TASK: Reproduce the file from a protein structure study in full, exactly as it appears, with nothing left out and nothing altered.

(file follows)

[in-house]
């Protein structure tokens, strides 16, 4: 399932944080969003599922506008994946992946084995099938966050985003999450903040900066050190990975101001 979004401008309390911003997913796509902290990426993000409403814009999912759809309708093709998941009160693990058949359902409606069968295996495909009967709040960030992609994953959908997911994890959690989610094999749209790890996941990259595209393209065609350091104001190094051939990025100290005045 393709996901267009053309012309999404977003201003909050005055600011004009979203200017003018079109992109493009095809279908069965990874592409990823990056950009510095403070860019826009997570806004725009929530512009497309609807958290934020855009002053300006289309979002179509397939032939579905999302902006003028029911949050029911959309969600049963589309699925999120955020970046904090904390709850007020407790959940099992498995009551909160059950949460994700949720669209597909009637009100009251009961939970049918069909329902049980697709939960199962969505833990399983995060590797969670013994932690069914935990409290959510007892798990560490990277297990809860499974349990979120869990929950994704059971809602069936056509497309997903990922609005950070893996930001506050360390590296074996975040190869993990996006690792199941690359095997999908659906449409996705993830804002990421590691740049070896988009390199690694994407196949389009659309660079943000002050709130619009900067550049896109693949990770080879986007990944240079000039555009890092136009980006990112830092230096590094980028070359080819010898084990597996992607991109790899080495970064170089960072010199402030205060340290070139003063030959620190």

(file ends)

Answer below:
[in-house]
């Protein structure tokens, strides 16, 4: 399932944080969003599922506008994946992946084995099938966050985003999450903040900066050190990975101001 979004401008309390911003997913796509902290990426993000409403814009999912759809309708093709998941009160693990058949359902409606069968295996495909009967709040960030992609994953959908997911994890959690989610094999749209790890996941990259595209393209065609350091104001190094051939990025100290005045 393709996901267009053309012309999404977003201003909050005055600011004009979203200017003018079109992109493009095809279908069965990874592409990823990056950009510095403070860019826009997570806004725009929530512009497309609807958290934020855009002053300006289309979002179509397939032939579905999302902006003028029911949050029911959309969600049963589309699925999120955020970046904090904390709850007020407790959940099992498995009551909160059950949460994700949720669209597909009637009100009251009961939970049918069909329902049980697709939960199962969505833990399983995060590797969670013994932690069914935990409290959510007892798990560490990277297990809860499974349990979120869990929950994704059971809602069936056509497309997903990922609005950070893996930001506050360390590296074996975040190869993990996006690792199941690359095997999908659906449409996705993830804002990421590691740049070896988009390199690694994407196949389009659309660079943000002050709130619009900067550049896109693949990770080879986007990944240079000039555009890092136009980006990112830092230096590094980028070359080819010898084990597996992607991109790899080495970064170089960072010199402030205060340290070139003063030959620190």